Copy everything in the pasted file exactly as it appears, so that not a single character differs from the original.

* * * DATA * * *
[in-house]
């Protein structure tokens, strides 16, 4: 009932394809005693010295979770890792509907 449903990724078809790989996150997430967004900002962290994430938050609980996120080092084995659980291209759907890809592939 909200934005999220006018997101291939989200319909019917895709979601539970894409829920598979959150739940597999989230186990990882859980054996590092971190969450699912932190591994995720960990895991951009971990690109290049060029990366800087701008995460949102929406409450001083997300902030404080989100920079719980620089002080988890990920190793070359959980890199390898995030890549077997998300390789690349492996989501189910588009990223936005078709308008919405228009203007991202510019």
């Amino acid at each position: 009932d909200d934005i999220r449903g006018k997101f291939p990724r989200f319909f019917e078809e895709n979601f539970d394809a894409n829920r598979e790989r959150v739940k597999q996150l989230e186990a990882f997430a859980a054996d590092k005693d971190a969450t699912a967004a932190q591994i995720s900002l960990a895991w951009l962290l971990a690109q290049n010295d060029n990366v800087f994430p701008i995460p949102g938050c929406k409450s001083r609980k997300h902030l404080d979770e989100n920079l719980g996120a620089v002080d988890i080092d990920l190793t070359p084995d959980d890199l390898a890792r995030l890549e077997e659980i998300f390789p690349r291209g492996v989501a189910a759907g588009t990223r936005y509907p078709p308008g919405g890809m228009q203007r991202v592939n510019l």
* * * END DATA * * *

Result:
[in-house]
């Protein structure tokens, strides 16, 4: 009932394809005693010295979770890792509907 449903990724078809790989996150997430967004900002962290994430938050609980996120080092084995659980291209759907890809592939 909200934005999220006018997101291939989200319909019917895709979601539970894409829920598979959150739940597999989230186990990882859980054996590092971190969450699912932190591994995720960990895991951009971990690109290049060029990366800087701008995460949102929406409450001083997300902030404080989100920079719980620089002080988890990920190793070359959980890199390898995030890549077997998300390789690349492996989501189910588009990223936005078709308008919405228009203007991202510019």
């Amino acid at each position: 009932d909200d934005i999220r449903g006018k997101f291939p990724r989200f319909f019917e078809e895709n979601f539970d394809a894409n829920r598979e790989r959150v739940k597999q996150l989230e186990a990882f997430a859980a054996d590092k005693d971190a969450t699912a967004a932190q591994i995720s900002l960990a895991w951009l962290l971990a690109q290049n010295d060029n990366v800087f994430p701008i995460p949102g938050c929406k409450s001083r609980k997300h902030l404080d979770e989100n920079l719980g996120a620089v002080d988890i080092d990920l190793t070359p084995d959980d890199l390898a890792r995030l890549e077997e659980i998300f390789p690349r291209g492996v989501a189910a759907g588009t990223r936005y509907p078709p308008g919405g890809m228009q203007r991202v592939n510019l």